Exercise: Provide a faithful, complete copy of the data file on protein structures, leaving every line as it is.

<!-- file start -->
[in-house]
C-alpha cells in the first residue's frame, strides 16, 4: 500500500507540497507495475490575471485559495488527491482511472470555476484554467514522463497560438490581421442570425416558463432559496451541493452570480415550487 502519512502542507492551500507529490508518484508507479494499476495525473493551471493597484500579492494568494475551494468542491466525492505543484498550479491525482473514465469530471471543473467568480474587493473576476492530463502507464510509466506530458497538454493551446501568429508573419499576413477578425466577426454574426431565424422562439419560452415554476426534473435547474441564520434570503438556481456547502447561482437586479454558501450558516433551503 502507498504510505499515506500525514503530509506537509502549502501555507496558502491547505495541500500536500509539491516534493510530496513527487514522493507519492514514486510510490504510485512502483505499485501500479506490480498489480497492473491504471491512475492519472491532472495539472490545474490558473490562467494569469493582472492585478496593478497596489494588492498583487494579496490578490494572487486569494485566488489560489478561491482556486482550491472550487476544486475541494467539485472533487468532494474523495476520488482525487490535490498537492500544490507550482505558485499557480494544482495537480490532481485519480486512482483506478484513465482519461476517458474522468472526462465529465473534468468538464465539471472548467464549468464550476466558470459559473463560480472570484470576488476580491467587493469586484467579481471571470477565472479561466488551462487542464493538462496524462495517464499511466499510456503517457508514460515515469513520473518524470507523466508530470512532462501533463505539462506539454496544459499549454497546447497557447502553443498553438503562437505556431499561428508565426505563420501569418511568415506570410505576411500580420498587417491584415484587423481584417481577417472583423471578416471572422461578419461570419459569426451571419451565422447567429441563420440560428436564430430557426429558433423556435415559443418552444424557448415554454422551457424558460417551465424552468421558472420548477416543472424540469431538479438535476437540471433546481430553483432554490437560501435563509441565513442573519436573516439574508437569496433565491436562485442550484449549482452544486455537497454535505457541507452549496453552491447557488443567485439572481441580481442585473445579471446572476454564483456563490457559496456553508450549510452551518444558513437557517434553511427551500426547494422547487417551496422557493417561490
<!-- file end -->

[in-house]
C-alpha cells in the first residue's frame, strides 16, 4: 500500500507540497507495475490575471485559495488527491482511472470555476484554467514522463497560438490581421442570425416558463432559496451541493452570480415550487 502519512502542507492551500507529490508518484508507479494499476495525473493551471493597484500579492494568494475551494468542491466525492505543484498550479491525482473514465469530471471543473467568480474587493473576476492530463502507464510509466506530458497538454493551446501568429508573419499576413477578425466577426454574426431565424422562439419560452415554476426534473435547474441564520434570503438556481456547502447561482437586479454558501450558516433551503 502507498504510505499515506500525514503530509506537509502549502501555507496558502491547505495541500500536500509539491516534493510530496513527487514522493507519492514514486510510490504510485512502483505499485501500479506490480498489480497492473491504471491512475492519472491532472495539472490545474490558473490562467494569469493582472492585478496593478497596489494588492498583487494579496490578490494572487486569494485566488489560489478561491482556486482550491472550487476544486475541494467539485472533487468532494474523495476520488482525487490535490498537492500544490507550482505558485499557480494544482495537480490532481485519480486512482483506478484513465482519461476517458474522468472526462465529465473534468468538464465539471472548467464549468464550476466558470459559473463560480472570484470576488476580491467587493469586484467579481471571470477565472479561466488551462487542464493538462496524462495517464499511466499510456503517457508514460515515469513520473518524470507523466508530470512532462501533463505539462506539454496544459499549454497546447497557447502553443498553438503562437505556431499561428508565426505563420501569418511568415506570410505576411500580420498587417491584415484587423481584417481577417472583423471578416471572422461578419461570419459569426451571419451565422447567429441563420440560428436564430430557426429558433423556435415559443418552444424557448415554454422551457424558460417551465424552468421558472420548477416543472424540469431538479438535476437540471433546481430553483432554490437560501435563509441565513442573519436573516439574508437569496433565491436562485442550484449549482452544486455537497454535505457541507452549496453552491447557488443567485439572481441580481442585473445579471446572476454564483456563490457559496456553508450549510452551518444558513437557517434553511427551500426547494422547487417551496422557493417561490